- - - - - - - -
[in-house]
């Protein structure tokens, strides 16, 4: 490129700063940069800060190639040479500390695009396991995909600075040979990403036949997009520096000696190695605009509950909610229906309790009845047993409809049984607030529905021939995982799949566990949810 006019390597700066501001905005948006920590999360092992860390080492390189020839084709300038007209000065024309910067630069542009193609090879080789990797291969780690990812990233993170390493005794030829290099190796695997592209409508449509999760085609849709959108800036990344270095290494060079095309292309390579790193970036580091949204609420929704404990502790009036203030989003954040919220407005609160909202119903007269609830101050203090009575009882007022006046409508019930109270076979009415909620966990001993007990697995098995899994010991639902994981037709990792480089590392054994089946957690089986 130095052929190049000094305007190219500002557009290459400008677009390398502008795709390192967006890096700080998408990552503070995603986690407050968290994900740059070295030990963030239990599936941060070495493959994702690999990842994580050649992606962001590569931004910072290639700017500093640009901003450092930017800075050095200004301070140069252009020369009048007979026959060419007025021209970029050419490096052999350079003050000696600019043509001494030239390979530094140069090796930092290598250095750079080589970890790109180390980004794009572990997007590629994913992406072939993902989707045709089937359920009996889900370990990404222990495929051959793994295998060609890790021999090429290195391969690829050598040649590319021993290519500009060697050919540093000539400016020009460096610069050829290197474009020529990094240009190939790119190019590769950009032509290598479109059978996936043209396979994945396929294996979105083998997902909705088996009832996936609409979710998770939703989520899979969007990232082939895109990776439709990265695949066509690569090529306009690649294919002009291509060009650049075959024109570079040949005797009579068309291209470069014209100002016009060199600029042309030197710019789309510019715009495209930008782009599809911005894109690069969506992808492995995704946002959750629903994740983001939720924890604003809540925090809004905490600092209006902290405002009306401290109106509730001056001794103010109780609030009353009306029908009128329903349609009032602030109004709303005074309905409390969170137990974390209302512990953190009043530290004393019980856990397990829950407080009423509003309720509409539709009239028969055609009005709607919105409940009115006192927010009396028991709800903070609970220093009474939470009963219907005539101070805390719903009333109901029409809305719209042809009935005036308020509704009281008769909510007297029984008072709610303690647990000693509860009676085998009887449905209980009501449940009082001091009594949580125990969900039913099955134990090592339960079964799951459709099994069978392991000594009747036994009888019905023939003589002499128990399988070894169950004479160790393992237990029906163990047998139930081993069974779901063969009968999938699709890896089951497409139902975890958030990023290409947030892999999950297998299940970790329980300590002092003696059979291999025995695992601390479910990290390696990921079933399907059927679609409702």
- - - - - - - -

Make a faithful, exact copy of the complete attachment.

[in-house]
């Protein structure tokens, strides 16, 4: 490129700063940069800060190639040479500390695009396991995909600075040979990403036949997009520096000696190695605009509950909610229906309790009845047993409809049984607030529905021939995982799949566990949810 006019390597700066501001905005948006920590999360092992860390080492390189020839084709300038007209000065024309910067630069542009193609090879080789990797291969780690990812990233993170390493005794030829290099190796695997592209409508449509999760085609849709959108800036990344270095290494060079095309292309390579790193970036580091949204609420929704404990502790009036203030989003954040919220407005609160909202119903007269609830101050203090009575009882007022006046409508019930109270076979009415909620966990001993007990697995098995899994010991639902994981037709990792480089590392054994089946957690089986 130095052929190049000094305007190219500002557009290459400008677009390398502008795709390192967006890096700080998408990552503070995603986690407050968290994900740059070295030990963030239990599936941060070495493959994702690999990842994580050649992606962001590569931004910072290639700017500093640009901003450092930017800075050095200004301070140069252009020369009048007979026959060419007025021209970029050419490096052999350079003050000696600019043509001494030239390979530094140069090796930092290598250095750079080589970890790109180390980004794009572990997007590629994913992406072939993902989707045709089937359920009996889900370990990404222990495929051959793994295998060609890790021999090429290195391969690829050598040649590319021993290519500009060697050919540093000539400016020009460096610069050829290197474009020529990094240009190939790119190019590769950009032509290598479109059978996936043209396979994945396929294996979105083998997902909705088996009832996936609409979710998770939703989520899979969007990232082939895109990776439709990265695949066509690569090529306009690649294919002009291509060009650049075959024109570079040949005797009579068309291209470069014209100002016009060199600029042309030197710019789309510019715009495209930008782009599809911005894109690069969506992808492995995704946002959750629903994740983001939720924890604003809540925090809004905490600092209006902290405002009306401290109106509730001056001794103010109780609030009353009306029908009128329903349609009032602030109004709303005074309905409390969170137990974390209302512990953190009043530290004393019980856990397990829950407080009423509003309720509409539709009239028969055609009005709607919105409940009115006192927010009396028991709800903070609970220093009474939470009963219907005539101070805390719903009333109901029409809305719209042809009935005036308020509704009281008769909510007297029984008072709610303690647990000693509860009676085998009887449905209980009501449940009082001091009594949580125990969900039913099955134990090592339960079964799951459709099994069978392991000594009747036994009888019905023939003589002499128990399988070894169950004479160790393992237990029906163990047998139930081993069974779901063969009968999938699709890896089951497409139902975890958030990023290409947030892999999950297998299940970790329980300590002092003696059979291999025995695992601390479910990290390696990921079933399907059927679609409702």